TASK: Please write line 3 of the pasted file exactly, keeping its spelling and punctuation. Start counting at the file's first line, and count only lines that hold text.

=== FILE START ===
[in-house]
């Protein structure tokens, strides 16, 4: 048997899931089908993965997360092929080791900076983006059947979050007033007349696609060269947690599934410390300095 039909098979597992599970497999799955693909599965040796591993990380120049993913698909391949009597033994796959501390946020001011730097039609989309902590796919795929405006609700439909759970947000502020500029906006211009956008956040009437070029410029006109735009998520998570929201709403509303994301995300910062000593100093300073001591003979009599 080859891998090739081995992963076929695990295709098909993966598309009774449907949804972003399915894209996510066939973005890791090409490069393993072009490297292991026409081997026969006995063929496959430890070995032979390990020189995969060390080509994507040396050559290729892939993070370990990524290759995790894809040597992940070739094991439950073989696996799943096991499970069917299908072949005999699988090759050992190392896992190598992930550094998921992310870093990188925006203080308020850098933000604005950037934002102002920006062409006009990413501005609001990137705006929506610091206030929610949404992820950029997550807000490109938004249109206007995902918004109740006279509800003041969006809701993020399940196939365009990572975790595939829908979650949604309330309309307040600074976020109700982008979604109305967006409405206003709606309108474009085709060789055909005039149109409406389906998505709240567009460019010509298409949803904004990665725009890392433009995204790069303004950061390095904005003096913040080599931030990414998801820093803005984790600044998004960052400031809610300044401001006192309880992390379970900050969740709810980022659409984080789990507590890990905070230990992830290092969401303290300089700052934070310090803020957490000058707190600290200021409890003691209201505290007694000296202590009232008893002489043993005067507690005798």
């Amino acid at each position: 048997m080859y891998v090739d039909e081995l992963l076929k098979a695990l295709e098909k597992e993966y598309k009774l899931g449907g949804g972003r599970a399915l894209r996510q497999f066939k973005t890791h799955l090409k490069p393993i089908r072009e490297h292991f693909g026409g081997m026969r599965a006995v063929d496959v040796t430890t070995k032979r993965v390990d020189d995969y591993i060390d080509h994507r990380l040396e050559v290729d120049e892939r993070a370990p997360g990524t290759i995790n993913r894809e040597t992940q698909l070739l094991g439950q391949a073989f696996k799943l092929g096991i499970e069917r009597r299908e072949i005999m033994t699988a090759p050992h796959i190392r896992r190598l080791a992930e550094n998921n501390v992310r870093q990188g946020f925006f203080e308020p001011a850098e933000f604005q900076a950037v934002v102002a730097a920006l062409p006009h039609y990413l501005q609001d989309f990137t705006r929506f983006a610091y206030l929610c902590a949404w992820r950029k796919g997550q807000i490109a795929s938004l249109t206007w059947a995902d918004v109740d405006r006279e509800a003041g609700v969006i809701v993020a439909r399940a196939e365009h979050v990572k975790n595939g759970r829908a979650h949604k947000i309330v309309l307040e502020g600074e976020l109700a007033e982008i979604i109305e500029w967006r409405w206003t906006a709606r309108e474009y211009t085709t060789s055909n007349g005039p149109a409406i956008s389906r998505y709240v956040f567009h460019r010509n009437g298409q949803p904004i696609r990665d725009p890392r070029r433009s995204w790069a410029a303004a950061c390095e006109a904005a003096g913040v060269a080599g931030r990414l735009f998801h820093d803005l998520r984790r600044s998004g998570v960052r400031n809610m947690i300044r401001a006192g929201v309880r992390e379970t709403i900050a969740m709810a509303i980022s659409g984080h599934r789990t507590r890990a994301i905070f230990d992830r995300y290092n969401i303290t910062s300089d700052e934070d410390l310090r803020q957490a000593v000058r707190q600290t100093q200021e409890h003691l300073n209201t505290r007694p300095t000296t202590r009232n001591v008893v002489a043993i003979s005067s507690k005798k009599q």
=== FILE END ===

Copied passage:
């Amino acid at each position: 048997m080859y891998v090739d039909e081995l992963l076929k098979a695990l295709e098909k597992e993966y598309k009774l899931g449907g949804g972003r599970a399915l894209r996510q497999f066939k973005t890791h799955l090409k490069p393993i089908r072009e490297h292991f693909g026409g081997m026969r599965a006995v063929d496959v040796t430890t070995k032979r993965v390990d020189d995969y591993i060390d080509h994507r990380l040396e050559v290729d120049e892939r993070a370990p997360g990524t290759i995790n993913r894809e040597t992940q698909l070739l094991g439950q391949a073989f696996k799943l092929g096991i499970e069917r009597r299908e072949i005999m033994t699988a090759p050992h796959i190392r896992r190598l080791a992930e550094n998921n501390v992310r870093q990188g946020f925006f203080e308020p001011a850098e933000f604005q900076a950037v934002v102002a730097a920006l062409p006009h039609y990413l501005q609001d989309f990137t705006r929506f983006a610091y206030l929610c902590a949404w992820r950029k796919g997550q807000i490109a795929s938004l249109t206007w059947a995902d918004v109740d405006r006279e509800a003041g609700v969006i809701v993020a439909r399940a196939e365009h979050v990572k975790n595939g759970r829908a979650h949604k947000i309330v309309l307040e502020g600074e976020l109700a007033e982008i979604i109305e500029w967006r409405w206003t906006a709606r309108e474009y211009t085709t060789s055909n007349g005039p149109a409406i956008s389906r998505y709240v956040f567009h460019r010509n009437g298409q949803p904004i696609r990665d725009p890392r070029r433009s995204w790069a410029a303004a950061c390095e006109a904005a003096g913040v060269a080599g931030r990414l735009f998801h820093d803005l998520r984790r600044s998004g998570v960052r400031n809610m947690i300044r401001a006192g929201v309880r992390e379970t709403i900050a969740m709810a509303i980022s659409g984080h599934r789990t507590r890990a994301i905070f230990d992830r995300y290092n969401i303290t910062s300089d700052e934070d410390l310090r803020q957490a000593v000058r707190q600290t100093q200021e409890h003691l300073n209201t505290r007694p300095t000296t202590r009232n001591v008893v002489a043993i003979s005067s507690k005798k009599q």